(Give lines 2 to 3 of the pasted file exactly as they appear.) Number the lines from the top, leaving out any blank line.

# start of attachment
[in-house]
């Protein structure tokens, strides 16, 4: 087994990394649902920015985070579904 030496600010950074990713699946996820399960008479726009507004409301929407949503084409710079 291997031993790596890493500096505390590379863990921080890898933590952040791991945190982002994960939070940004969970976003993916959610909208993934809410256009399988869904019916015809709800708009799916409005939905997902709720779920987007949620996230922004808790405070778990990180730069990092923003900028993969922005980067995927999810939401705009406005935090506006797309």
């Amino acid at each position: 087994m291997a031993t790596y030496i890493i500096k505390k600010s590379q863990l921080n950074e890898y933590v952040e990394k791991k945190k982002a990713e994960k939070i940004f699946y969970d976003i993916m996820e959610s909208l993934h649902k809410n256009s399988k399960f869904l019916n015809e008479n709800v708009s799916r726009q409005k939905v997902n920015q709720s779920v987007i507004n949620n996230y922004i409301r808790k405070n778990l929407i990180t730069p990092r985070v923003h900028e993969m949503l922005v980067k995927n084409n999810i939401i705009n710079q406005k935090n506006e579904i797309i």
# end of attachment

């Protein structure tokens, strides 16, 4: 087994990394649902920015985070579904 030496600010950074990713699946996820399960008479726009507004409301929407949503084409710079 291997031993790596890493500096505390590379863990921080890898933590952040791991945190982002994960939070940004969970976003993916959610909208993934809410256009399988869904019916015809709800708009799916409005939905997902709720779920987007949620996230922004808790405070778990990180730069990092923003900028993969922005980067995927999810939401705009406005935090506006797309």
């Amino acid at each position: 087994m291997a031993t790596y030496i890493i500096k505390k600010s590379q863990l921080n950074e890898y933590v952040e990394k791991k945190k982002a990713e994960k939070i940004f699946y969970d976003i993916m996820e959610s909208l993934h649902k809410n256009s399988k399960f869904l019916n015809e008479n709800v708009s799916r726009q409005k939905v997902n920015q709720s779920v987007i507004n949620n996230y922004i409301r808790k405070n778990l929407i990180t730069p990092r985070v923003h900028e993969m949503l922005v980067k995927n084409n999810i939401i705009n710079q406005k935090n506006e579904i797309i």